Another cool feature is that each level can be modified through the overworld. These modifications are almost always so severe that they are essentially entirely new levels. For example, one of the earlier levels has many fountains of water that can be used like mobile platforms. However, in the overworld you can take a frost berry and freeze the level. Now if you go back in the level the entire thing is frozen. The water streams are solid resulting in new paths and entirely new areas to see and explore.

Every level in the game can be modified like this, often with great creativity. Other examples include a saw mill which is then modified by covering it in sticky honey, preventing the saws from being able to move and allowing for some neat wall climbing. Probably my favorite example is a level that is flipped entirely upside down. If you’re worried that these modifications are slight and cheap, don’t be. In almost all instances they result in drastically different levels that are modified so heavily that only the general themes of the levels remain.

Being able to actually modify these levels though takes some overworld exploration. Some times the key to changing them will be right next to the level and other times you will have to explore vast stretches of the world in order to find the object that can change the level. Fortunately, once you do you can very easily change each level between both states without having to do it all over again. The key to switching the level back and forth is always located just a few feet away (often in creative ways), and that is much appreciated.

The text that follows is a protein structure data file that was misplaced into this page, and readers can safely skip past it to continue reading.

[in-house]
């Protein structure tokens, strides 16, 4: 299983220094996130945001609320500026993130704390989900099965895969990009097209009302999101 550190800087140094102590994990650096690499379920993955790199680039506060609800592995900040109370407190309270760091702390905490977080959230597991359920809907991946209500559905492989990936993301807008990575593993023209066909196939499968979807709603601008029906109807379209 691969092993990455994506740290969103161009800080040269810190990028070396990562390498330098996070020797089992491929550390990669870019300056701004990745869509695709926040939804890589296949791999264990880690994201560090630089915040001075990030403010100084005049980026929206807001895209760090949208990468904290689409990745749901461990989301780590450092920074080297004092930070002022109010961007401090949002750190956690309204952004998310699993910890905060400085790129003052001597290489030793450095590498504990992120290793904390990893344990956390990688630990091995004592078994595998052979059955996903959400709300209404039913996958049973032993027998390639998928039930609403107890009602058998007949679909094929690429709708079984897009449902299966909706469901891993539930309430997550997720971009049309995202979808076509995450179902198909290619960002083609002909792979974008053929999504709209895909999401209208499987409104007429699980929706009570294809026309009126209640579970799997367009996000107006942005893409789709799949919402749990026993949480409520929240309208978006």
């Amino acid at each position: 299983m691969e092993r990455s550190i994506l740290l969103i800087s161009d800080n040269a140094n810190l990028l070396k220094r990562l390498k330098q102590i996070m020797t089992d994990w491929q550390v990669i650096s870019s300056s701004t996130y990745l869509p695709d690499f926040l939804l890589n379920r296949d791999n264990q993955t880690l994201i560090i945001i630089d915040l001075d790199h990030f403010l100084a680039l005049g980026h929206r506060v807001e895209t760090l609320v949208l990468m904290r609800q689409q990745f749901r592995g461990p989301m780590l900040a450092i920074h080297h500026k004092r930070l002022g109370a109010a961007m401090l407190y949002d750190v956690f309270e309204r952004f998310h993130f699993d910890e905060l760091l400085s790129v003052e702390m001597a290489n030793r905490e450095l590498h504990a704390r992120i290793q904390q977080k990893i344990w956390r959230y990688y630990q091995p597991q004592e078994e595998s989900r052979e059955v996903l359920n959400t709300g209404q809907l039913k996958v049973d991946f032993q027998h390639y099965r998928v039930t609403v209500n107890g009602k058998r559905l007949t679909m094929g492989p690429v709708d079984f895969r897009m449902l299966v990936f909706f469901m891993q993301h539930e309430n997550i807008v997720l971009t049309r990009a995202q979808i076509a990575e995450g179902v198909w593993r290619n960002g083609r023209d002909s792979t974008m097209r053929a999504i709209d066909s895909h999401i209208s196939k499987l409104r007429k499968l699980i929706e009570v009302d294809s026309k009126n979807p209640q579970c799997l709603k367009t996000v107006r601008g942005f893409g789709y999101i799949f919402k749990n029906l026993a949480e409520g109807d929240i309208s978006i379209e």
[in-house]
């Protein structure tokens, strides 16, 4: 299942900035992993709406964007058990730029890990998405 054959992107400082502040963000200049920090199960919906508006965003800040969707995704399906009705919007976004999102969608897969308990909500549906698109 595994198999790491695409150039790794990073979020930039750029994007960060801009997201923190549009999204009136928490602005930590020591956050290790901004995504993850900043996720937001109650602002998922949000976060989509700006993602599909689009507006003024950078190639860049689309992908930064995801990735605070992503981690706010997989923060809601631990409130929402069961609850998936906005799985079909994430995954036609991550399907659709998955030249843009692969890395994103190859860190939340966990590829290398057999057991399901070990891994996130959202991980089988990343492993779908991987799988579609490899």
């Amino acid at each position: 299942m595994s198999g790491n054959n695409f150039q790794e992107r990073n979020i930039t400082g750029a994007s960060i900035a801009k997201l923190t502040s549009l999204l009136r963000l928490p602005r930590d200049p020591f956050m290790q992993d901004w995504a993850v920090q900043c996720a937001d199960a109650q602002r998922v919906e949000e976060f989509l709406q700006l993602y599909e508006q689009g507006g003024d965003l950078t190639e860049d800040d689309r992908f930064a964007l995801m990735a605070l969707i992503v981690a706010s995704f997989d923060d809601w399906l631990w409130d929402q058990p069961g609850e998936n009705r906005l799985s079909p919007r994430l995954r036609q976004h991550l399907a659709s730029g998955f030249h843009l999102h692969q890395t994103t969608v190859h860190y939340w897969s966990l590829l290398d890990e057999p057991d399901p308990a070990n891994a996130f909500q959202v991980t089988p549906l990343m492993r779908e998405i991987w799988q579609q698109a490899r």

The musical score is also quite good. The tracks mostly fit the levels very well and are nice to listen to. However, none really stood out or stayed with me after I put down the game. The music is good, but ultimately isn’t very memorable, which is a bit of a shame considering the soundtrack was composed by two legends in the business, Grant Kirkhope and David Wise. The good news is when you are listening to them they are pleasant and do not overstay their welcome.

Finally, there is the Impossible Lair itself. The final challenge stares you right in the face right from the very beginning. Yooka Laylee and the Impossible Lair takes A Breath of the Wild approach to the final boss. You can go there any time you like, even right at the start. Good luck though, as you are going to get stomped. While it’s called the Impossible Lair, it isn’t technically impossible but in practical terms? Your skills would have to be legendary to actually beat it. I genuinely look forward to the speed run community that is surely going to form around the game.

So, if it’s so impossible how can you win? Well, at the end of each regular level you will free a member of the Beetallion. Once freed, these bee soldiers will hang out in the barracks right outside the Impossible Lair and form a cloud of bees around you, essentially giving you additional hit points. Each time you take damage, a member of the Beetallion will take the hit for you and your HP level will go down by one. Each time you fall in a pit, the soldier will carry you back up, but die anyway due to exhaustion. In this way, the Impossible Lair grows a little less impossible each time you beat a level. And let me tell you, you are most definitely going to need these bees.

The fun thing is, you can try to take on the Impossible Lair as many times as you like and each time you die, the game leaves a little marker indicating how far you got. My skills were most definitely not up to the challenge of beating the Impossible Lair without the Beetallion, but I sure had fun trying. I genuinely had a blast with Yooka-Laylee and the Impossible Lair and you will too if you have any love for the genre at all. The game was pure fun.